Saying "Go" All the Time Impacts Your Bottom Line
It’s baffling how firms that are so concerned about tightening their belts and holding to strict budgets are still making ‘go’ decisions that are all over the place. Shot-gunning is one thing, but it might be closer to machine-gun fire, lately. Since GO Strategies is not a financial consulting firm, we partnered with some really smart people who know the numbers in firms, inside and out. We asked three of them for their perspectives on the financial impacts of bad go/no go decision making these days.
First, we talked with June Jewell, CPA, president of AEC Business Solutions. She pointed to the Pareto Principle. “It’s also known as the 80/20 rule. When applied to client selection, this rule says that 80% of your profits will come from 20% of your clients. If that’s true, then why do we treat all clients the same? Intuitively, we know that all clients are not good clients, but we accept less than stellar projects with clients we don’t like, for fees lower than we should.” When we don’t make good, logical, strategic go/no go decisions, that’s exactly what we are doing. ‘Any project is a good project’ is as faulty a logic as ‘any client is a good client.’ Is a client who pays 120 days late, manages like a kindergartener with broken crayons, and has no idea what needs to be accomplished with the project at hand really a client you want to work with?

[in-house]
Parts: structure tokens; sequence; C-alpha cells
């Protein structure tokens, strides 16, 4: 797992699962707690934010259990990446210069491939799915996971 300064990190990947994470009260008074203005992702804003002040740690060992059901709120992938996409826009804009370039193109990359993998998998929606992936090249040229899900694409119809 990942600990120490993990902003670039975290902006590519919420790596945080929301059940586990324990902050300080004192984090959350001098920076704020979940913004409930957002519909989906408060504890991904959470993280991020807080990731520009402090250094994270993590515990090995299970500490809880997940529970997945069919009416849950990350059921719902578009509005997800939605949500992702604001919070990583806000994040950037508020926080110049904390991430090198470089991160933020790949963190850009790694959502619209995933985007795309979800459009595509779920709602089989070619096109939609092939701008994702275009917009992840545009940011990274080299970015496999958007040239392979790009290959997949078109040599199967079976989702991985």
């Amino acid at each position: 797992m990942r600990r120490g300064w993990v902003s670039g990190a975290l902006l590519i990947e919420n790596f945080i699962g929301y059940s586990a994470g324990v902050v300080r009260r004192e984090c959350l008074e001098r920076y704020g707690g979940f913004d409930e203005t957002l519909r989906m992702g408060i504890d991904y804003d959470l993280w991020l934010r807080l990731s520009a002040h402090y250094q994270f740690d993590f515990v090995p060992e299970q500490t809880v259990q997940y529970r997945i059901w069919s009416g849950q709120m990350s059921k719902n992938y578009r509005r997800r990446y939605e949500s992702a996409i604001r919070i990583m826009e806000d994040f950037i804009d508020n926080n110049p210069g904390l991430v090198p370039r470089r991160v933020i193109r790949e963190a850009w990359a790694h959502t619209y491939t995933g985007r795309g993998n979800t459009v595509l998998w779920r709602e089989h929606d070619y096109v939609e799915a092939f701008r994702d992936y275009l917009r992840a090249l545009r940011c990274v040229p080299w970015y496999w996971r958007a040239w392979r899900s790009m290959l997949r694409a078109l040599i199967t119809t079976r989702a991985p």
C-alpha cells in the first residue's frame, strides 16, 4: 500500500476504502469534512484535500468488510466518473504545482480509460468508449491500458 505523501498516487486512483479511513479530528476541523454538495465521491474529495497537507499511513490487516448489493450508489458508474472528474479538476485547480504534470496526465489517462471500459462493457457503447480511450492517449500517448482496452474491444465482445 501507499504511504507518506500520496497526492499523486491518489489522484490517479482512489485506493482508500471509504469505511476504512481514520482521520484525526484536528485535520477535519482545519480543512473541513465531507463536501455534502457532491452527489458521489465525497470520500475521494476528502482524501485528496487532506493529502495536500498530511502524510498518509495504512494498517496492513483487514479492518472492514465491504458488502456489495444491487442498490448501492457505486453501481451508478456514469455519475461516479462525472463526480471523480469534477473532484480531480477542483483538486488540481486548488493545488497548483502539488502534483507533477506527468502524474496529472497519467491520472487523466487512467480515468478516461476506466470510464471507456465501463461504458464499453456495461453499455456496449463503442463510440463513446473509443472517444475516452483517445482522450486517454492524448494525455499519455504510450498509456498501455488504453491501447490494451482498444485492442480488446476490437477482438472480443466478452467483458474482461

June went on to say, “Many firms abandon their strategic plans and allow their teams to go after any projects that looks even a little interesting or promising. They waste billable hours, precious time, and the potential to get better projects by going after projects they can’t win or shouldn’t want to win.” The opportunity costs are real. When you find yourself proposing on that project coming out of left field, you are using valuable time and resources that could be spent positioning for and pursuing the great work that your proven, reliable, well-paying clients have on the horizon.